From A Compendium of Irish Biography, 1878
Downes, George, A.M., author, was born in South King-street, Dublin, about 1790. He was a man of great and versatile genius, exhibited chiefly in some shorter pieces of poetry, and was an accomplished scholar in the Norse languages. His numerous works of continental travel met with little acceptance from the public. In 1827 he was principal of the Literary and Agricultural Seminary, established by a committee at Fallowlee, near Londonderry. For a time he was engaged with his friend Petrie on the Ordnance Survey. He was the author of some papers read before the Royal Irish Academy. The latter part of his life was spent in Trinity College, employed upon the catalogue of the Library. He died at Dalkey, 23rd August 1846, aged 56, and was buried at Ballitore, County of Kildare.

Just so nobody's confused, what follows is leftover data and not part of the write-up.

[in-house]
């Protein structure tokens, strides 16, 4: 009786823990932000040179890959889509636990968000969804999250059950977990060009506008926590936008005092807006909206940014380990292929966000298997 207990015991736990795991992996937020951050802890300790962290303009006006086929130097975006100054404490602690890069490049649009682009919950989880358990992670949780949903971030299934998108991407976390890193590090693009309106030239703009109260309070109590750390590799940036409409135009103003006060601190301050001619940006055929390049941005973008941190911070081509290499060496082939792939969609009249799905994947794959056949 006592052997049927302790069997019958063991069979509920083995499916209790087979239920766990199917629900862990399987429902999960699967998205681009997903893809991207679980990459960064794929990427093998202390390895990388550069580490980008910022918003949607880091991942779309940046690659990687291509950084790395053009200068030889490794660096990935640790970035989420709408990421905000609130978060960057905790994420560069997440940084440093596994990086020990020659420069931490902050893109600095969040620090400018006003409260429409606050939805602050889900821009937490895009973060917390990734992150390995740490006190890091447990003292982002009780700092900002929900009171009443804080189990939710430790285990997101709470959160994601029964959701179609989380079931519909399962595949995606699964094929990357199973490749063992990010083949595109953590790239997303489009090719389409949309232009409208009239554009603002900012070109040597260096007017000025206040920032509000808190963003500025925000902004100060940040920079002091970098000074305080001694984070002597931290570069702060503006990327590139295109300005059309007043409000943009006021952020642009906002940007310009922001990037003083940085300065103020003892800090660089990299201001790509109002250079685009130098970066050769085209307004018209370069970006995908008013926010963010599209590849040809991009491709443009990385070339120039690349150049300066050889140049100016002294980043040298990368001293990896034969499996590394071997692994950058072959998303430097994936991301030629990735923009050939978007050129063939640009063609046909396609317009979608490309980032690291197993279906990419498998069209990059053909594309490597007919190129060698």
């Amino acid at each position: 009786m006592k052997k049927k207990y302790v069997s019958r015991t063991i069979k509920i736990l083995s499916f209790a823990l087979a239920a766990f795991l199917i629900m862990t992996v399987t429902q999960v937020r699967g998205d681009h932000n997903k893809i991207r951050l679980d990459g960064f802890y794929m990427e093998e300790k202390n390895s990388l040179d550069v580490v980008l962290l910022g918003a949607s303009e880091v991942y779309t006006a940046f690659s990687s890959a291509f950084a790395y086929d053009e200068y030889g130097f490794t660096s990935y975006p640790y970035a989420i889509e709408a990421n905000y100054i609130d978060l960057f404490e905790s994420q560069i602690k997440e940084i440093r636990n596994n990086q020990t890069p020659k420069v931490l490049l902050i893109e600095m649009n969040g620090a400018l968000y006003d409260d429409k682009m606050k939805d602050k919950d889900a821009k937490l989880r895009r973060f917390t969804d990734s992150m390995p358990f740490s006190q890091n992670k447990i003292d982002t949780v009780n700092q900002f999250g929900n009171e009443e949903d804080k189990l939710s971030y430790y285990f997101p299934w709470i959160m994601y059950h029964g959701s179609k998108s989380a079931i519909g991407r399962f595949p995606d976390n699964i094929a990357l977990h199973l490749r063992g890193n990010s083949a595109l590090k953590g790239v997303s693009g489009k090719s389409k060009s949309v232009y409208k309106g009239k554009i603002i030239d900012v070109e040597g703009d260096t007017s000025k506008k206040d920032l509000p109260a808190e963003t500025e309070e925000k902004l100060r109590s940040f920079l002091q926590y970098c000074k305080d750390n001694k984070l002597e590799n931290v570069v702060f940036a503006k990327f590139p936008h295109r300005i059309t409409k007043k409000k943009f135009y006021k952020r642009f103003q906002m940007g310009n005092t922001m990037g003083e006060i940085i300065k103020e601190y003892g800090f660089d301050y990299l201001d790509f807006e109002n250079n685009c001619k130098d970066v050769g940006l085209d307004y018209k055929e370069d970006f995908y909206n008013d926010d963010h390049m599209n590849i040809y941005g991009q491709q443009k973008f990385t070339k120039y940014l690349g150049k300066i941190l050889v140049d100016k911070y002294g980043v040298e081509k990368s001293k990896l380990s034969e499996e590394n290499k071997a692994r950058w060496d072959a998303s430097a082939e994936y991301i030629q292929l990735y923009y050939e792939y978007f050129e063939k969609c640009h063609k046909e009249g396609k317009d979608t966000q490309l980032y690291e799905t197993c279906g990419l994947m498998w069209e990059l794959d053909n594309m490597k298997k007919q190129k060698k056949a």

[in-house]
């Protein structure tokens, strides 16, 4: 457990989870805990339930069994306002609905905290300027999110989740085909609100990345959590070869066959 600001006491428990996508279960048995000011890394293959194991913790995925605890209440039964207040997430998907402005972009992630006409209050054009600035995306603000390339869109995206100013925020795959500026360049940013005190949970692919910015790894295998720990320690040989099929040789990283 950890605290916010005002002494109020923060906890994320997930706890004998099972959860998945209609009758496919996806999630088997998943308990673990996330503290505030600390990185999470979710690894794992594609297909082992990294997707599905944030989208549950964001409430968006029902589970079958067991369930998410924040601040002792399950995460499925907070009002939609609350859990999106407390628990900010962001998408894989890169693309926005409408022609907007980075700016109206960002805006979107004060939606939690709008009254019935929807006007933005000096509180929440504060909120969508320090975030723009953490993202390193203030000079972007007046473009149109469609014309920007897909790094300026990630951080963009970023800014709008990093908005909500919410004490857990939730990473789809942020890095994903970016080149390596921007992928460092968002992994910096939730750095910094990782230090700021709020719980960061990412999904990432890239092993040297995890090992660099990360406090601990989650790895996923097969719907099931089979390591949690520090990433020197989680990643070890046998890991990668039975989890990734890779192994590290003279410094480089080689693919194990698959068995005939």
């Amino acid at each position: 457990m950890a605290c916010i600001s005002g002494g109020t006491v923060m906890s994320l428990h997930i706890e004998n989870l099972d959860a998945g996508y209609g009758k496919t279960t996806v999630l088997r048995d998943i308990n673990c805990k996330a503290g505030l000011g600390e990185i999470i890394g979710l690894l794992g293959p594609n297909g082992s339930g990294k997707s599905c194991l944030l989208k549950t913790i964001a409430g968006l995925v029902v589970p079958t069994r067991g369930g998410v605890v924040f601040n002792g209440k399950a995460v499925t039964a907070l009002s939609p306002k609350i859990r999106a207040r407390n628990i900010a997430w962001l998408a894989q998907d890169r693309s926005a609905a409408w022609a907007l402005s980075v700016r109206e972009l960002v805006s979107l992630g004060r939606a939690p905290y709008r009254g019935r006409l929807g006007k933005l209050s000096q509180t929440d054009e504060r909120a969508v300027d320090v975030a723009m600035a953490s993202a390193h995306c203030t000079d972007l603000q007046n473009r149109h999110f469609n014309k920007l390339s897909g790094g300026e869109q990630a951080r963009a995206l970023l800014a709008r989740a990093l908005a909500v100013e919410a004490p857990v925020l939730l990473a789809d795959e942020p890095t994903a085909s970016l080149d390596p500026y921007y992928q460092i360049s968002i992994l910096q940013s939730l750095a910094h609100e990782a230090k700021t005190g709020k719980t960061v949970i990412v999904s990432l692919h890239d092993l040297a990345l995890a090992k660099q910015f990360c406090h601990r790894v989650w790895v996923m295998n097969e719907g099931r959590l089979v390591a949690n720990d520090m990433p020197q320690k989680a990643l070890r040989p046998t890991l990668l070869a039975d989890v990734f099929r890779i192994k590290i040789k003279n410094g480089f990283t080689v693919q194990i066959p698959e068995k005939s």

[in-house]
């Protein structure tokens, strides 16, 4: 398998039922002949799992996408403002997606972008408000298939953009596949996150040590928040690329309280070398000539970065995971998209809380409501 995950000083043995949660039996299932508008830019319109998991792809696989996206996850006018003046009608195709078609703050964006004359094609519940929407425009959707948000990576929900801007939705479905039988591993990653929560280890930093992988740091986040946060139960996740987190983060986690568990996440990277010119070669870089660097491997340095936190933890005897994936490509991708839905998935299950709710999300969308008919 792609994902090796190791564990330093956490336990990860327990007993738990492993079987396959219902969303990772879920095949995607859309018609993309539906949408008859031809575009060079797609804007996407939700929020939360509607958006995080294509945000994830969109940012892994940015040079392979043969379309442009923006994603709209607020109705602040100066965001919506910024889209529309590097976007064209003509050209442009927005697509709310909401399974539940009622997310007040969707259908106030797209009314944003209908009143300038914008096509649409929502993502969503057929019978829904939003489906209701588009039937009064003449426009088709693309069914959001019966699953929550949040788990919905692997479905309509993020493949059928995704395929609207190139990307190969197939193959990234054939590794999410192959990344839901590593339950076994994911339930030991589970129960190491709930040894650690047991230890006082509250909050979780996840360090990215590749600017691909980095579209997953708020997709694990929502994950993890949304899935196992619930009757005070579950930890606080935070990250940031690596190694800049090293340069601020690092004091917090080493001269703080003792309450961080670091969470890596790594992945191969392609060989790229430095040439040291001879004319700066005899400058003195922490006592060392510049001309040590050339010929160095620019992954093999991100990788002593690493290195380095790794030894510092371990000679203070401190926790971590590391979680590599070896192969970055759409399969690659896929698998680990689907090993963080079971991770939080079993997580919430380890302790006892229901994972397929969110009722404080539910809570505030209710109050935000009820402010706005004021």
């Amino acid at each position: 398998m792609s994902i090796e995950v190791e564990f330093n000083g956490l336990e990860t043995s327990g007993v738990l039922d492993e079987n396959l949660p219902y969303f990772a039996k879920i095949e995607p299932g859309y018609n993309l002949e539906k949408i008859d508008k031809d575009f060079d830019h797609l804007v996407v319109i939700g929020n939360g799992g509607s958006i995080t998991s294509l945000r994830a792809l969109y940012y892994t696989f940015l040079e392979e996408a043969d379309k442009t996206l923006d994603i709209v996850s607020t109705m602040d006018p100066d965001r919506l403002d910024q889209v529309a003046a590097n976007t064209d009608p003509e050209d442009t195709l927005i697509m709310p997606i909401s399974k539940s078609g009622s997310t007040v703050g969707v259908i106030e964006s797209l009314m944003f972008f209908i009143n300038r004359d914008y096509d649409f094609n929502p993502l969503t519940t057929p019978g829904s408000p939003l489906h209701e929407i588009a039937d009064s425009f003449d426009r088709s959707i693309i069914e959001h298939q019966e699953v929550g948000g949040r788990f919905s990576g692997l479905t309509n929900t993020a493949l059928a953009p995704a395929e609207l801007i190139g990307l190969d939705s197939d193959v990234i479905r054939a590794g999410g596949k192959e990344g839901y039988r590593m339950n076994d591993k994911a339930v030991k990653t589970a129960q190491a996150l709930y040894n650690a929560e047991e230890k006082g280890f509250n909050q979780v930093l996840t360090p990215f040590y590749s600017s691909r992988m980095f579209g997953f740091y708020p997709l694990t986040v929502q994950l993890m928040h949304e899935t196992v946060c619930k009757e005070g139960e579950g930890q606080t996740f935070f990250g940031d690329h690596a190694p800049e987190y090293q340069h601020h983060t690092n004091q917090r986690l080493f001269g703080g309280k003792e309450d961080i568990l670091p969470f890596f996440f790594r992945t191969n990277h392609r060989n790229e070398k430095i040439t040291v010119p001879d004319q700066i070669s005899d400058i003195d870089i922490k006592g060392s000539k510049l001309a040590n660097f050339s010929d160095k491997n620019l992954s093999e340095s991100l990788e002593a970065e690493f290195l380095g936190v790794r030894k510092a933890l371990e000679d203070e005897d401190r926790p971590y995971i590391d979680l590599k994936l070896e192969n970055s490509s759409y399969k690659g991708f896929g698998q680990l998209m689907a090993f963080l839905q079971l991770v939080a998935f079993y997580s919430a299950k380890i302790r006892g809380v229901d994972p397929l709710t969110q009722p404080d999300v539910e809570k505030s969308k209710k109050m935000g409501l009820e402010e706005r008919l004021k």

233. Manuscript and Special Information, and Current Periodicals.
323b. Tomb Stones and Monuments.
In Popular Rhymes and Sayings of Ireland (first published in 1924) John J. Marshall examines the origin of a variety of rhymes and sayings that were at one time in vogue around different parts of the country, including those which he recalled from his own childhood in County Tyrone. Numerous riddles, games and charms are recounted, as well as the traditions of the ‘Wren Boys’ and Christmas Rhymers. Other chapters describe the war cries of prominent Irish septs and the names by which Ireland has been personified in literature over the centuries.
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